3 July 2010 | freemantle_uk
An extraordinary game
Before it's release in March 2010 there was already a massive amount of buzz to the release of Heavy Rain, impressing at video games conferences, including E3 when it's film rights in 2006. This was a game that promised a truly interactive experience.
In an unnamed Eastern American city, the Origami Killer is stalking the streets. His modus operandi
is to kidnap young boys in the autumn and place them in a well until their drown from rain water: so they usually have about 3 to 6 days to live. In 2011 he continues and the games focuses on 4 characters. Ethan Mars (Pascal Langdale) is an architect whom oldest son died and lives a depressed live. He is distant to his younger son Shaun. But when Shaun is kidnapped by the Origami Killer Ethan has to go through a series of Saw like trials set up by the Killer for clues to his son's whereabouts. Norman Jayden (Leon Ockenden) is an FBI profiler sent to help the police with their investigation. He has to find clues and suspects as he battles against his police partners and his own drug addiction. Madison Paige (Judi Beecher) is a journalist who suffers from insomnia. She befriends Ethan and conducts her own investigation to help him, using her contacts and journalistic instincts. Finally there is Scott Selby (Sam Douglas), a private detective who has been asked by the victims' families to investigate the case. He asks the parents of the victims questions and suspects the son of a powerful millionaire. He is also befriended by the mother of one of the victims, Lauren Winter (Aurélie Bancilhon), who forces herself on Scott as a partner. They all race against time to save Shaun Mars and find the killer.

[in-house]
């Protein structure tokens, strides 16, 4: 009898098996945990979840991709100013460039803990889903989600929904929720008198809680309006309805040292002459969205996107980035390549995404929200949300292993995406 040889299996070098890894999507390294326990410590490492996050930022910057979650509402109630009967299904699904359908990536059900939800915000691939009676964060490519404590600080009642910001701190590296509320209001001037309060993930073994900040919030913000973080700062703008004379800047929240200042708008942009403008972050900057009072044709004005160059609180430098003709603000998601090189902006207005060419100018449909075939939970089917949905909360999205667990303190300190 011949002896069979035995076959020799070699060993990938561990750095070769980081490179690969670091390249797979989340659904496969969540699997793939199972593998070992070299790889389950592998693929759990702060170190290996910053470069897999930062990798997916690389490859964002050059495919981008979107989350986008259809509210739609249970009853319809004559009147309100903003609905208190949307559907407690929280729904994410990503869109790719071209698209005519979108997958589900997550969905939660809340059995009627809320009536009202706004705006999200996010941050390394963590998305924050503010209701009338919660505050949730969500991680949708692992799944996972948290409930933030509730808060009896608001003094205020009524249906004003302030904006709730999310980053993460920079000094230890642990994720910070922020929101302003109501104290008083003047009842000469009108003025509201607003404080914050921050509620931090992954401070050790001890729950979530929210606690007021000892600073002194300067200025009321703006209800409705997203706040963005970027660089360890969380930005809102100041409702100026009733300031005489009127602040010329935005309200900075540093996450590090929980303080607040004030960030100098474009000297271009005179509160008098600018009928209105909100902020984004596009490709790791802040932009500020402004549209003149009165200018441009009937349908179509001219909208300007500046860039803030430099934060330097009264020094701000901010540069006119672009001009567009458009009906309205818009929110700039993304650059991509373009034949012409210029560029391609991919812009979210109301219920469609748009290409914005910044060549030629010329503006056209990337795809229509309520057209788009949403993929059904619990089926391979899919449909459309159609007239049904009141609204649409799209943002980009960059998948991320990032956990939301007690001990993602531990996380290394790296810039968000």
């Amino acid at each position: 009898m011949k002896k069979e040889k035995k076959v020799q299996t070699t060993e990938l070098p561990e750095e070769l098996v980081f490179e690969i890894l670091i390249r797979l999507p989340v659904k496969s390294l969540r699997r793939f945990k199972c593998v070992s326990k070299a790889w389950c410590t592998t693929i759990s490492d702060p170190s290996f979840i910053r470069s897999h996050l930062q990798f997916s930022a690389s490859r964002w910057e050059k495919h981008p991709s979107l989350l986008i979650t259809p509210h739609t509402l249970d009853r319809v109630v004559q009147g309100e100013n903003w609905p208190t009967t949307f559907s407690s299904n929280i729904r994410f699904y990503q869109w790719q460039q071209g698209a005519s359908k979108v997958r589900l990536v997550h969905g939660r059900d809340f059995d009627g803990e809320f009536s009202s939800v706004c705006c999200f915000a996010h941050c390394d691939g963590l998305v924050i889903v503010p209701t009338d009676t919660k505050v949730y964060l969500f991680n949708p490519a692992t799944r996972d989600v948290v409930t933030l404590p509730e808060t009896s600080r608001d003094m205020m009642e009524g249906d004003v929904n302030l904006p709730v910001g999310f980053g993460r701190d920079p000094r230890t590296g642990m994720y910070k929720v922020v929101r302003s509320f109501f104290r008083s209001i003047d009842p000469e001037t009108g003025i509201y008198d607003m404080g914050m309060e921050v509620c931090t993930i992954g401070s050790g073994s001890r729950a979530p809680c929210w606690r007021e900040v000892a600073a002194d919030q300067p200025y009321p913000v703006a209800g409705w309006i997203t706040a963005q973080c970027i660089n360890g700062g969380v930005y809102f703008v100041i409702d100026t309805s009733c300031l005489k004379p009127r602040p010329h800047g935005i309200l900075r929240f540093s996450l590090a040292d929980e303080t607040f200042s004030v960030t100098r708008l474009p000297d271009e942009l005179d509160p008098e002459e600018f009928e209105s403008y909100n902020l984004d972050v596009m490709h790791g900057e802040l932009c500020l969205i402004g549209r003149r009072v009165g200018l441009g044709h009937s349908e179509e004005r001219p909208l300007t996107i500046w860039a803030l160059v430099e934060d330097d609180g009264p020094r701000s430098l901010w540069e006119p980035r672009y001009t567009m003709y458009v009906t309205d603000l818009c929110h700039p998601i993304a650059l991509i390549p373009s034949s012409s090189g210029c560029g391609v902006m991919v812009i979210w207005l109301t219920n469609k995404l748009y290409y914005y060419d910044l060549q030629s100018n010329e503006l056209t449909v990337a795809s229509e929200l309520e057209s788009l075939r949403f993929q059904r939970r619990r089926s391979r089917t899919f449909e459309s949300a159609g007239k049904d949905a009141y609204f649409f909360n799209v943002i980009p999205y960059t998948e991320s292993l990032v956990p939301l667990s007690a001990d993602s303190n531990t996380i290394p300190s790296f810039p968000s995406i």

The big selling point of Heavy Rain is that the player makes their own way throughout the game, with every decision he/she makes will have an influence on the outcome. If a character dies in the game their stay dead, there are no extra lives. This is a game where you have to conduct actions for the investigation, sometimes, you it won't let you move forward until you do a certain task, but also miss things that could have consequences afterwards. The other part of the gameplay are real time action scenes where you would need to do the right command in the middle of say a fight or a chase scene. If it goes wrong then you character may die. The gameplay was very similar to Shenmue, one of the best games that was made for the Dreamcast; but there is more threat in Heavy Rain and some of the interesting aspects are hearing the characters' thoughts and taking a conservation in a different direction. The game also has multiple endings, depending what happens to the characters, on whether they live, are arrested or pick up enough clues. It a good reason to play the game many times over.
The other excellent element is the story, which could have worked as a film. It is dark, violence, but mostly has a good combo of down-to-earth realism to more over-the-top elements you would expert in a computer game, e.g. the electric maze. The tone is much like a film noir, with dark complex characters with interesting backstories, particularly Ethan's. Many cut-scenes in games annoy some people, but in this game they are important and it adds to the cinematic nature of the game. There is a great voice acting in the game. Langdale is the best as the emotional depressed but driven man who feels the guilt of loosing both his sons. Hopefully his live-action acting is just as good.
But there isn't complete freedom that is promised. There are still scenes that you are forced to go through and there is not much change in the outcome of some events. If the game was able to combine Shenmue's fights, Heavy Rain's multiple ending and storyline and the Sandbox environment of the Grand Theft Auto and other Rockstar games then you would have the perfect game: besides the Football Manager and Total War series.